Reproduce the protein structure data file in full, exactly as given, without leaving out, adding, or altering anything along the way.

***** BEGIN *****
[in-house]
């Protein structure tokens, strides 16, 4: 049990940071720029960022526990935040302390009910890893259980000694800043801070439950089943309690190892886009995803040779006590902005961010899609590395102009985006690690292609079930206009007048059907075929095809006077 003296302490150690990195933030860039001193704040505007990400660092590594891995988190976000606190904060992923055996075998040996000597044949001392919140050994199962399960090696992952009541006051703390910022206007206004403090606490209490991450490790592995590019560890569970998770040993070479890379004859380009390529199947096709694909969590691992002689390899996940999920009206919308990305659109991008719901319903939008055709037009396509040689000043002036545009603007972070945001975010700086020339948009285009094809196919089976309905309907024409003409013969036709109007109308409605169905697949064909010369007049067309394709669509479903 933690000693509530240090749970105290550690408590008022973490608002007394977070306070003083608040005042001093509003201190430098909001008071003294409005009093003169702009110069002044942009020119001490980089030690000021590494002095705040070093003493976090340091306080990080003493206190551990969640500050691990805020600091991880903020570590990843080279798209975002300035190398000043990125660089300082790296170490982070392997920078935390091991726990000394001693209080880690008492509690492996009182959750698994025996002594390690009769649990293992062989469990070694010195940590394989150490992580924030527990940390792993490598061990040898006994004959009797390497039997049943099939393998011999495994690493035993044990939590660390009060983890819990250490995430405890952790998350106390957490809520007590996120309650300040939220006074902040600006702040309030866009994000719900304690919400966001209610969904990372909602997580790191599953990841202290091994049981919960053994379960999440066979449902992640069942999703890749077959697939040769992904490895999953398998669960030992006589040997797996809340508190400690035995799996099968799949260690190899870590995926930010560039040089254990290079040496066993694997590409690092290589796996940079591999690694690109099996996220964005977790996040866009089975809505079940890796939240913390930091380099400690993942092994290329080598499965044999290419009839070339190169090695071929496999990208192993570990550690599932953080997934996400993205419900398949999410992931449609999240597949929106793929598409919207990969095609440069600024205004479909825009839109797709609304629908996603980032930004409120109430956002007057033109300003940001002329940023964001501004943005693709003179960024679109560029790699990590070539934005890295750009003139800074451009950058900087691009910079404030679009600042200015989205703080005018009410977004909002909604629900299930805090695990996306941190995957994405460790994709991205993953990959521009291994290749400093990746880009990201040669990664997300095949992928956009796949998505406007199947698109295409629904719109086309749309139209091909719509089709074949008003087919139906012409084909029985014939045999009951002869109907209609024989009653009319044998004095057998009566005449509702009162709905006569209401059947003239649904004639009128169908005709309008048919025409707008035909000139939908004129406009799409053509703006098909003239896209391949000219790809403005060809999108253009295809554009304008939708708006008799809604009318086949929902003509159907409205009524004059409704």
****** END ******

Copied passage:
[in-house]
């Protein structure tokens, strides 16, 4: 049990940071720029960022526990935040302390009910890893259980000694800043801070439950089943309690190892886009995803040779006590902005961010899609590395102009985006690690292609079930206009007048059907075929095809006077 003296302490150690990195933030860039001193704040505007990400660092590594891995988190976000606190904060992923055996075998040996000597044949001392919140050994199962399960090696992952009541006051703390910022206007206004403090606490209490991450490790592995590019560890569970998770040993070479890379004859380009390529199947096709694909969590691992002689390899996940999920009206919308990305659109991008719901319903939008055709037009396509040689000043002036545009603007972070945001975010700086020339948009285009094809196919089976309905309907024409003409013969036709109007109308409605169905697949064909010369007049067309394709669509479903 933690000693509530240090749970105290550690408590008022973490608002007394977070306070003083608040005042001093509003201190430098909001008071003294409005009093003169702009110069002044942009020119001490980089030690000021590494002095705040070093003493976090340091306080990080003493206190551990969640500050691990805020600091991880903020570590990843080279798209975002300035190398000043990125660089300082790296170490982070392997920078935390091991726990000394001693209080880690008492509690492996009182959750698994025996002594390690009769649990293992062989469990070694010195940590394989150490992580924030527990940390792993490598061990040898006994004959009797390497039997049943099939393998011999495994690493035993044990939590660390009060983890819990250490995430405890952790998350106390957490809520007590996120309650300040939220006074902040600006702040309030866009994000719900304690919400966001209610969904990372909602997580790191599953990841202290091994049981919960053994379960999440066979449902992640069942999703890749077959697939040769992904490895999953398998669960030992006589040997797996809340508190400690035995799996099968799949260690190899870590995926930010560039040089254990290079040496066993694997590409690092290589796996940079591999690694690109099996996220964005977790996040866009089975809505079940890796939240913390930091380099400690993942092994290329080598499965044999290419009839070339190169090695071929496999990208192993570990550690599932953080997934996400993205419900398949999410992931449609999240597949929106793929598409919207990969095609440069600024205004479909825009839109797709609304629908996603980032930004409120109430956002007057033109300003940001002329940023964001501004943005693709003179960024679109560029790699990590070539934005890295750009003139800074451009950058900087691009910079404030679009600042200015989205703080005018009410977004909002909604629900299930805090695990996306941190995957994405460790994709991205993953990959521009291994290749400093990746880009990201040669990664997300095949992928956009796949998505406007199947698109295409629904719109086309749309139209091909719509089709074949008003087919139906012409084909029985014939045999009951002869109907209609024989009653009319044998004095057998009566005449509702009162709905006569209401059947003239649904004639009128169908005709309008048919025409707008035909000139939908004129406009799409053509703006098909003239896209391949000219790809403005060809999108253009295809554009304008939708708006008799809604009318086949929902003509159907409205009524004059409704």